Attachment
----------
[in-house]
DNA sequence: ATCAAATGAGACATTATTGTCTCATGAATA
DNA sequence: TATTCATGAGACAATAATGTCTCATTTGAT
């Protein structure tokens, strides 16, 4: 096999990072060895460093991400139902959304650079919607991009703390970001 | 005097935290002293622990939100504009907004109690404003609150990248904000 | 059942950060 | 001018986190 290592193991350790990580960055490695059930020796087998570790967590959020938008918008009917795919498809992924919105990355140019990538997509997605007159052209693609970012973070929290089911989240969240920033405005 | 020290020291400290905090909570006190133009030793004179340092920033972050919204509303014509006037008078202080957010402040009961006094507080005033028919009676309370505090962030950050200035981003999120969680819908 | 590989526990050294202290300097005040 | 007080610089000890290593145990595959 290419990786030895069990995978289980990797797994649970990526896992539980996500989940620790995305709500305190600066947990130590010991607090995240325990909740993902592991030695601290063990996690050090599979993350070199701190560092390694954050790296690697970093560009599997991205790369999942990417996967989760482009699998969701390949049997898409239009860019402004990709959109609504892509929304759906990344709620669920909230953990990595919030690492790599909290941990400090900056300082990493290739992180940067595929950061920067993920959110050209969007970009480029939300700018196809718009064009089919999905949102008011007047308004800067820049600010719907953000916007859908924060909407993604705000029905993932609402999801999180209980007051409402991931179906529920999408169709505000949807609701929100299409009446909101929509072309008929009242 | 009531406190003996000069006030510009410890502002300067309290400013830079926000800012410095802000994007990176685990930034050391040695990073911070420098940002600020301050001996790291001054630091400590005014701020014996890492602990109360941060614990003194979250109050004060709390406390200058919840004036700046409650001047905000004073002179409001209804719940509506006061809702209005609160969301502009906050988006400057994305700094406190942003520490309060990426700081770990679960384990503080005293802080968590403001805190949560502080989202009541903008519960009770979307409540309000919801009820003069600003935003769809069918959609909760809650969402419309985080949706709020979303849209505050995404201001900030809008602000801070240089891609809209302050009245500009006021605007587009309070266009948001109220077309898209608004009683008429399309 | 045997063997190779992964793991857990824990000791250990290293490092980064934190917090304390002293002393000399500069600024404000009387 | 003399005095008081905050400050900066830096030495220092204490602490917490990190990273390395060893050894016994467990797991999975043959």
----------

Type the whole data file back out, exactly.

[in-house]
DNA sequence: ATCAAATGAGACATTATTGTCTCATGAATA
DNA sequence: TATTCATGAGACAATAATGTCTCATTTGAT
């Protein structure tokens, strides 16, 4: 096999990072060895460093991400139902959304650079919607991009703390970001 | 005097935290002293622990939100504009907004109690404003609150990248904000 | 059942950060 | 001018986190 290592193991350790990580960055490695059930020796087998570790967590959020938008918008009917795919498809992924919105990355140019990538997509997605007159052209693609970012973070929290089911989240969240920033405005 | 020290020291400290905090909570006190133009030793004179340092920033972050919204509303014509006037008078202080957010402040009961006094507080005033028919009676309370505090962030950050200035981003999120969680819908 | 590989526990050294202290300097005040 | 007080610089000890290593145990595959 290419990786030895069990995978289980990797797994649970990526896992539980996500989940620790995305709500305190600066947990130590010991607090995240325990909740993902592991030695601290063990996690050090599979993350070199701190560092390694954050790296690697970093560009599997991205790369999942990417996967989760482009699998969701390949049997898409239009860019402004990709959109609504892509929304759906990344709620669920909230953990990595919030690492790599909290941990400090900056300082990493290739992180940067595929950061920067993920959110050209969007970009480029939300700018196809718009064009089919999905949102008011007047308004800067820049600010719907953000916007859908924060909407993604705000029905993932609402999801999180209980007051409402991931179906529920999408169709505000949807609701929100299409009446909101929509072309008929009242 | 009531406190003996000069006030510009410890502002300067309290400013830079926000800012410095802000994007990176685990930034050391040695990073911070420098940002600020301050001996790291001054630091400590005014701020014996890492602990109360941060614990003194979250109050004060709390406390200058919840004036700046409650001047905000004073002179409001209804719940509506006061809702209005609160969301502009906050988006400057994305700094406190942003520490309060990426700081770990679960384990503080005293802080968590403001805190949560502080989202009541903008519960009770979307409540309000919801009820003069600003935003769809069918959609909760809650969402419309985080949706709020979303849209505050995404201001900030809008602000801070240089891609809209302050009245500009006021605007587009309070266009948001109220077309898209608004009683008429399309 | 045997063997190779992964793991857990824990000791250990290293490092980064934190917090304390002293002393000399500069600024404000009387 | 003399005095008081905050400050900066830096030495220092204490602490917490990190990273390395060893050894016994467990797991999975043959």